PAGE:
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a simple upload page ?
simple upload page
expatCanuck

5+ Year Member



 
Msg#: 3721173 posted 3:55 pm on Aug 12, 2008 (gmt 0)

Greetings.

I'd like to create a simple file upload page, ideally utilizing FTP under the hood ('cause some files transmitted might be large).
Something that'll throw the incoming file into /public_ftp/incoming/.

Any suggestions as to approaches (cgi? php? cPanel widget?), tutorials & sample pages most welcome.

As well, if there are any 'built-ins' in cPanel that I can leverage, I'd appreciate knowing about that. Similarly, if anyone has a sample script that shows how to take advantage of the cPanel's FTP administration, that'd be splendid.

Thanks kindly.

- Richard

 

rocknbil

WebmasterWorld Senior Member rocknbil us a WebmasterWorld Top Contributor of All Time 10+ Year Member



 
Msg#: 3721173 posted 11:18 pm on Aug 12, 2008 (gmt 0)

I'd like to create a simple file upload page, ideally utilizing FTP under the hood ('cause some files transmitted might be large).

I've been doing file uploads from the web for quite some time, and while I'm sure there's a way, I just have never heard of it. If you upload files from a web page, it's going to be via http protocol, not FTP.

The way it works is you start with a multipart form:

<form method="post" enctype="multipart/form-data" action="yourscript.cgi/php/asp">

The enctype is normally left out, but it's required for a file upload. It tells the browser to send the data indistinct parts, normal encoded data and multiple parts for the files, which are transmitted in binary. The tool is the file element:

<input type="file" name="picture_1" id="picture_1">

Which includes a non-editable text area and browse button. It cannot be populated, this is a security feature.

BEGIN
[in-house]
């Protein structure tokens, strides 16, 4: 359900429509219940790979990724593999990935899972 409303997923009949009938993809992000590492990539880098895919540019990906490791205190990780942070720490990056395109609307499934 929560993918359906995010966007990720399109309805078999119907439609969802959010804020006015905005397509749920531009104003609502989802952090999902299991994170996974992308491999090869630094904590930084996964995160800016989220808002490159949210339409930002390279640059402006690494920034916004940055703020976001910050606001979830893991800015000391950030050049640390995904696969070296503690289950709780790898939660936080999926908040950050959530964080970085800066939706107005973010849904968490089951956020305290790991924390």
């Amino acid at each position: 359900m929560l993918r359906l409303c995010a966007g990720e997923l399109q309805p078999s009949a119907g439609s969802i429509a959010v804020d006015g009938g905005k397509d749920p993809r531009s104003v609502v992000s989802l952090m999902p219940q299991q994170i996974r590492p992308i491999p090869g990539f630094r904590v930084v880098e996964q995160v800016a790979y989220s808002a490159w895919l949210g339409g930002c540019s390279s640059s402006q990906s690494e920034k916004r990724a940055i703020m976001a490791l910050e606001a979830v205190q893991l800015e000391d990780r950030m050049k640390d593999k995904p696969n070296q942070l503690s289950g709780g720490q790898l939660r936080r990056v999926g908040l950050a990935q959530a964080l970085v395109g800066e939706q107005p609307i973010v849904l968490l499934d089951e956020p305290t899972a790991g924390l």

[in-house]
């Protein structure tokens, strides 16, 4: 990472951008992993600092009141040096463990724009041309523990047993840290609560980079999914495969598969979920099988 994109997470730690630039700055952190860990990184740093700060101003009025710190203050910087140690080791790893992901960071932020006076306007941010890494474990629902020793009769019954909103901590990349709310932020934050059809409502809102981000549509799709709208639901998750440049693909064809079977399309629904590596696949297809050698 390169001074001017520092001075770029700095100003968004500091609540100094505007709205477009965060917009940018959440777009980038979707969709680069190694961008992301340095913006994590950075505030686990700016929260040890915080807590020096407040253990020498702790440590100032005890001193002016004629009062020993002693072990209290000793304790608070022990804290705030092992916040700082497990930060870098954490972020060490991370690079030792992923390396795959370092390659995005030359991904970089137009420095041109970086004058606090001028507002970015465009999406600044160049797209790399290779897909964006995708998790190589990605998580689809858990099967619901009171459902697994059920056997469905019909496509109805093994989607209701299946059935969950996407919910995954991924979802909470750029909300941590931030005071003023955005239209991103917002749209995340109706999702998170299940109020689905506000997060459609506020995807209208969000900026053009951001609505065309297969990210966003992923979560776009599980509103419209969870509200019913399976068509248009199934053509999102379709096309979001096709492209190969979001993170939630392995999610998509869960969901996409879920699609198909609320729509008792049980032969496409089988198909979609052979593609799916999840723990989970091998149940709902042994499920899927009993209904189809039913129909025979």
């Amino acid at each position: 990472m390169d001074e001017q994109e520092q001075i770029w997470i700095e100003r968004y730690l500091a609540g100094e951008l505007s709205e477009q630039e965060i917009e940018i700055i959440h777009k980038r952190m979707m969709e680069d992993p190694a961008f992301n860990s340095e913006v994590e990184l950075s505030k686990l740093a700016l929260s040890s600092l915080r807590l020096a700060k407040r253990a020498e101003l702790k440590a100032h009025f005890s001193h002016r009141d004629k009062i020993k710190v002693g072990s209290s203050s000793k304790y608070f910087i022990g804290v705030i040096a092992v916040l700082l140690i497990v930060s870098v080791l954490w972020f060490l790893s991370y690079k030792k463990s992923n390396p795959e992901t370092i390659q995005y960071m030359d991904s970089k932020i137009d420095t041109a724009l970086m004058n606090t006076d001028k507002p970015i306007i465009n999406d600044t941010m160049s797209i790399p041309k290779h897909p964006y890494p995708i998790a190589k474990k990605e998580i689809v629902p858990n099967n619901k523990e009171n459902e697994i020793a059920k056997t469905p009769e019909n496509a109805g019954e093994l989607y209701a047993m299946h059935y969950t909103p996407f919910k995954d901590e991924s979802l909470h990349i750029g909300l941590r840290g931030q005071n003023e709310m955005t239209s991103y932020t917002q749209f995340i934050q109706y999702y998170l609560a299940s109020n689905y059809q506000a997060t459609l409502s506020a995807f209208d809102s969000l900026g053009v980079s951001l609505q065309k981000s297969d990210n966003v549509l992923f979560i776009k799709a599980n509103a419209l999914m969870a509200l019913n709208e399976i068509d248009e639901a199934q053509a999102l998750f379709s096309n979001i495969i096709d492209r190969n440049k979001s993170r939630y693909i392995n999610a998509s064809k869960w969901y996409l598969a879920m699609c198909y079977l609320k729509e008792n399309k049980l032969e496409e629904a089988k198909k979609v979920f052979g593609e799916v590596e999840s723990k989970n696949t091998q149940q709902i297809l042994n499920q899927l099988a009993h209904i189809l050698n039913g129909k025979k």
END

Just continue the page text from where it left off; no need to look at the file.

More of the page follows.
Then your script parses out the multiple parts into plain key/value pairs and the binary data associated with each file element's uploaded contents. Be aware this is something you want to screen and screen accurately - anyone could upload "imivirus.exe", even with a .jpg extension, then request it from the browser.

For this reason, the method I'm most comfortable with is perl, using the CGI module to manage the file upload. It makes it very easy, and CGI.pm is now part of the distribution of perl.

If these uploads involve images, I like to use the module ImageMagick to work with the files. You can use ImageMagick to do all sorts of cool stuff, the most important being resizing images (so your uploaders don't hog up your disk space and break your layouts with huge pics) and in this case, checking the file for a valid image type. You can read in uploaded images with ImageMagick and it will tell you any number of attributes, including color space (RGB, CMYK, etc.) It can read pretty much any file format - TIFF, EPS, jpg, gif, PNG, targa, etc. It it's not a valid image file, delete it and error out.

Because sometimes an extension is just not enough. :-)

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